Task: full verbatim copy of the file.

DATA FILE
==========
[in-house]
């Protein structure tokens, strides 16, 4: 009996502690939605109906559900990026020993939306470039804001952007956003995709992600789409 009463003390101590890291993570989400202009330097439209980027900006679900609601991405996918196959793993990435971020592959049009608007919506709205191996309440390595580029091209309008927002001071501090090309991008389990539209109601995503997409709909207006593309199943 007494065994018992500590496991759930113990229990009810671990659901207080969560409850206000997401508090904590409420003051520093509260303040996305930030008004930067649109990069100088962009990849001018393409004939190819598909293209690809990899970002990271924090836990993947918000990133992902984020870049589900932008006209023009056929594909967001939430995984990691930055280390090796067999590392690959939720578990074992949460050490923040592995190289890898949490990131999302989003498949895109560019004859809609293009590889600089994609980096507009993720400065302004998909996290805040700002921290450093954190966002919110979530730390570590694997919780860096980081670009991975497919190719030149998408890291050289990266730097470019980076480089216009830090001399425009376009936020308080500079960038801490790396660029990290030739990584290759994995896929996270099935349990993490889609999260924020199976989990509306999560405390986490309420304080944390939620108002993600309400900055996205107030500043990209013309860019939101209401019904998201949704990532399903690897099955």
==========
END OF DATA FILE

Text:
[in-house]
């Protein structure tokens, strides 16, 4: 009996502690939605109906559900990026020993939306470039804001952007956003995709992600789409 009463003390101590890291993570989400202009330097439209980027900006679900609601991405996918196959793993990435971020592959049009608007919506709205191996309440390595580029091209309008927002001071501090090309991008389990539209109601995503997409709909207006593309199943 007494065994018992500590496991759930113990229990009810671990659901207080969560409850206000997401508090904590409420003051520093509260303040996305930030008004930067649109990069100088962009990849001018393409004939190819598909293209690809990899970002990271924090836990993947918000990133992902984020870049589900932008006209023009056929594909967001939430995984990691930055280390090796067999590392690959939720578990074992949460050490923040592995190289890898949490990131999302989003498949895109560019004859809609293009590889600089994609980096507009993720400065302004998909996290805040700002921290450093954190966002919110979530730390570590694997919780860096980081670009991975497919190719030149998408890291050289990266730097470019980076480089216009830090001399425009376009936020308080500079960038801490790396660029990290030739990584290759994995896929996270099935349990993490889609999260924020199976989990509306999560405390986490309420304080944390939620108002993600309400900055996205107030500043990209013309860019939101209401019904998201949704990532399903690897099955």